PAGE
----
Some of the strongest opposition to the Marine unit seemed to come from the SEALs.  While NSW offered to help, and take the Marines under their wing, ostensibly because of a common maritime background, Kyser, Mitchell, and Settelen got the impression from the SEALs that they really weren’t welcome.  In spite of the friction, they got to work building the unit anyway.

MSgt Settelen was tasked with developing the Table of Equipment.  A major stumbling block was going to be money for equipment and training–SOCOM wasn’t going to provide it; it had to come from the Marine Corps.  After a lot of work, MSgt Settelen was able to nail down an initial budget of $27 million.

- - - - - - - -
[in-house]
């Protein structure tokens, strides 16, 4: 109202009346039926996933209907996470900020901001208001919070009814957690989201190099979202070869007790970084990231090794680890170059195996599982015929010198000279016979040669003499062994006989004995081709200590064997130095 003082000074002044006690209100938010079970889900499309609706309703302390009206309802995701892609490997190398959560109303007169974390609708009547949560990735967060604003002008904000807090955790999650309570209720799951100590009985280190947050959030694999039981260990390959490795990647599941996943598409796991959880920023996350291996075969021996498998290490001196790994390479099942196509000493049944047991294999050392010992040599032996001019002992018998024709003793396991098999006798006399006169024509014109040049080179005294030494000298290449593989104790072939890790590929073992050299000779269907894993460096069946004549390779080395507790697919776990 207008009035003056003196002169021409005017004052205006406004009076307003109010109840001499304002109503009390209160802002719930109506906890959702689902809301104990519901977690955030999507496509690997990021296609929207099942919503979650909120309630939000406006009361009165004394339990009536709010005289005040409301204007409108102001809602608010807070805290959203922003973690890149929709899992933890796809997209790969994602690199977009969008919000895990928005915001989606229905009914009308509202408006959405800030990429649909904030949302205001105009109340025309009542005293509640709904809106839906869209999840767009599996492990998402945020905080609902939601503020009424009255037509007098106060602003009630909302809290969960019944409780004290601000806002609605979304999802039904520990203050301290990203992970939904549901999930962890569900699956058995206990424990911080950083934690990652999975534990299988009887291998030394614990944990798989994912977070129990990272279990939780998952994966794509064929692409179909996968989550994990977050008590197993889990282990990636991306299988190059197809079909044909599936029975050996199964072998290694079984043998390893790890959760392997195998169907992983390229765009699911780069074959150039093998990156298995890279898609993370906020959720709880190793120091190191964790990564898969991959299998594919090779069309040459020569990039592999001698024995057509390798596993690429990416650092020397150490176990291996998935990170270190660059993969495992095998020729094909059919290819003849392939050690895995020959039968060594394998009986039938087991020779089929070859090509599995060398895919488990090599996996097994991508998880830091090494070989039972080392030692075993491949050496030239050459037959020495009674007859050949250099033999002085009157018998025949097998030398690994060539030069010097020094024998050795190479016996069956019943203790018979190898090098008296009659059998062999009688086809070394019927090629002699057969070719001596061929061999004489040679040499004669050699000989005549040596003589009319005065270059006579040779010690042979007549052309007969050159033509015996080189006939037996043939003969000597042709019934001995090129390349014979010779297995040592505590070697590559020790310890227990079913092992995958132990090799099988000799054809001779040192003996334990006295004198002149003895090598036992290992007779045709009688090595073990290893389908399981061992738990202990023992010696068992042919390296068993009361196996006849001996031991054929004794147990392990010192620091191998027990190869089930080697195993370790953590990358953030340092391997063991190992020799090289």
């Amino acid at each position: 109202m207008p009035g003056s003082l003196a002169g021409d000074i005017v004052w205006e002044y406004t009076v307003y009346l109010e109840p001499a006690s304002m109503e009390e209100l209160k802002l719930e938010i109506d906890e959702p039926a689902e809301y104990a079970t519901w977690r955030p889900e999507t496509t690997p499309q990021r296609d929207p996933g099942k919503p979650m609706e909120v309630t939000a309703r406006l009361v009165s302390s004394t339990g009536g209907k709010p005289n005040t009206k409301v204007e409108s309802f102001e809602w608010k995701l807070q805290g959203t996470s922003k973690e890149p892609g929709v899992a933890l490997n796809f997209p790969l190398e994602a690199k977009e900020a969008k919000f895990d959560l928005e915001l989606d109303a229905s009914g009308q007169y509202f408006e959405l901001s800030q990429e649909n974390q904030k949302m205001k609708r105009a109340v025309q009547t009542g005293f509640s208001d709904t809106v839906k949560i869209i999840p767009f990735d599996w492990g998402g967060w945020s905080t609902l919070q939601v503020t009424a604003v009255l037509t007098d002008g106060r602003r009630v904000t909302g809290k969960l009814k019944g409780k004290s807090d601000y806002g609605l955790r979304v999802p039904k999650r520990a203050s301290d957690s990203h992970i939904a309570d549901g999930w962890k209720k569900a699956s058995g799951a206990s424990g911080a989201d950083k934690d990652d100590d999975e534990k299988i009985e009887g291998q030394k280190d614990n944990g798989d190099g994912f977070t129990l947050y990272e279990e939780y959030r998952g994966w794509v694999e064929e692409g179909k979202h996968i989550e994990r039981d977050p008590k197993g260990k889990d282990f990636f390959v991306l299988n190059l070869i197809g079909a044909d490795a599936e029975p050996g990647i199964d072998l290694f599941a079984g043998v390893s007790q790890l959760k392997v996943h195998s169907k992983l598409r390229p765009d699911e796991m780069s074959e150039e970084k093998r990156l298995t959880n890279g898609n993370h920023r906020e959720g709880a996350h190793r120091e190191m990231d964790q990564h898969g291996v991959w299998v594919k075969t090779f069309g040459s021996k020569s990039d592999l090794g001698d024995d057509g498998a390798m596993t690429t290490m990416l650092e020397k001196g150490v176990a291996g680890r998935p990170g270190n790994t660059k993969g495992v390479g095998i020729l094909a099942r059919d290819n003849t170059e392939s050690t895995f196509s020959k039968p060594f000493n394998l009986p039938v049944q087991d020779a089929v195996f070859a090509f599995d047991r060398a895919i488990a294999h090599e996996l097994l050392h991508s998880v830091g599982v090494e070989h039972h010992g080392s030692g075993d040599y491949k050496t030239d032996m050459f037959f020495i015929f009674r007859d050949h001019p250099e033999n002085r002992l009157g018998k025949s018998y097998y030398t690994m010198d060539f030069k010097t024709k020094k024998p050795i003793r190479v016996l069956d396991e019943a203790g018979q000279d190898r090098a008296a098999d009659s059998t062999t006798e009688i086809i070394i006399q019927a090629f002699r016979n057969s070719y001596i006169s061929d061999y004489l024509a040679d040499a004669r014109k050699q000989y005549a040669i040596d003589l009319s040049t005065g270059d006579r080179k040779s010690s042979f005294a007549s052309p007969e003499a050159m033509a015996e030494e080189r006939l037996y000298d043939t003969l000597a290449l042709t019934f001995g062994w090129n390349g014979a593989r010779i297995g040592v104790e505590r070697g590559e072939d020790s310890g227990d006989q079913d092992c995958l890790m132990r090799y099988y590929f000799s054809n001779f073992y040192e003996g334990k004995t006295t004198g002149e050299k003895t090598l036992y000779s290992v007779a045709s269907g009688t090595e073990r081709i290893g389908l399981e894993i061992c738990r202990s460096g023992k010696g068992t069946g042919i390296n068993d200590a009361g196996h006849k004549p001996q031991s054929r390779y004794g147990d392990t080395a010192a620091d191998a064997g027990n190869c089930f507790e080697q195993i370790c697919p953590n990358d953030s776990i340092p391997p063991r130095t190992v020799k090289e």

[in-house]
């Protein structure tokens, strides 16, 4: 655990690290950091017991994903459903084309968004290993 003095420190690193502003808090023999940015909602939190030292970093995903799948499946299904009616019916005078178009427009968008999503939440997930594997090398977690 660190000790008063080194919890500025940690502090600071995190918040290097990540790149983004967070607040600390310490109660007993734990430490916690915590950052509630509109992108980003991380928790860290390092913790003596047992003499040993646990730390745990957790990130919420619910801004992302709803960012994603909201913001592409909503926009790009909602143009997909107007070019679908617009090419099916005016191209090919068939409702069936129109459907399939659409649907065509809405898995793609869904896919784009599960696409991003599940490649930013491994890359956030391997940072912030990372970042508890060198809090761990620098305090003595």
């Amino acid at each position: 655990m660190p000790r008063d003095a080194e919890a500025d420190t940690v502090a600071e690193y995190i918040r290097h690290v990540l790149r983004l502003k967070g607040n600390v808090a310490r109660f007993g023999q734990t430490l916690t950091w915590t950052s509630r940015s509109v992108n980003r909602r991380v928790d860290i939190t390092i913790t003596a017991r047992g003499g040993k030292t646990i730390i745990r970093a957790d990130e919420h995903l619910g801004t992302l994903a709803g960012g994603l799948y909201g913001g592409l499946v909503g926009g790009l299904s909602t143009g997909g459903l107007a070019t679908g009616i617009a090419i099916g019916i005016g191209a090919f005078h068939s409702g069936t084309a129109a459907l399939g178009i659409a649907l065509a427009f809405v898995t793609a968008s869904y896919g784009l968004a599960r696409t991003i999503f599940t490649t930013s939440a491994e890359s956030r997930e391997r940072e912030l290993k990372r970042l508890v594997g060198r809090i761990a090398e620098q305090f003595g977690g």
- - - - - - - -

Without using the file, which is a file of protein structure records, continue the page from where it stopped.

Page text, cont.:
They also began selecting personnel for the unit, drawing from Force Reconnaissance, the intel community, and ANGLICO (Air Naval Gunfire Liaison Company).  Almost immediately, the recent commander of 1st Force Reconnaissance Company, Col Robert Coates, was selected to command the new unit.  They also added the 1st Marine Raiders patch to the unit logo, granting the new unit a lineage going back to WWII.

On December 4, 2002, Marine Corps Bulletin 5400 formally announced the formation of the Marine Corps Special Operations Command Detachment as a 2-year test program.

MCSOCOM Det One was born.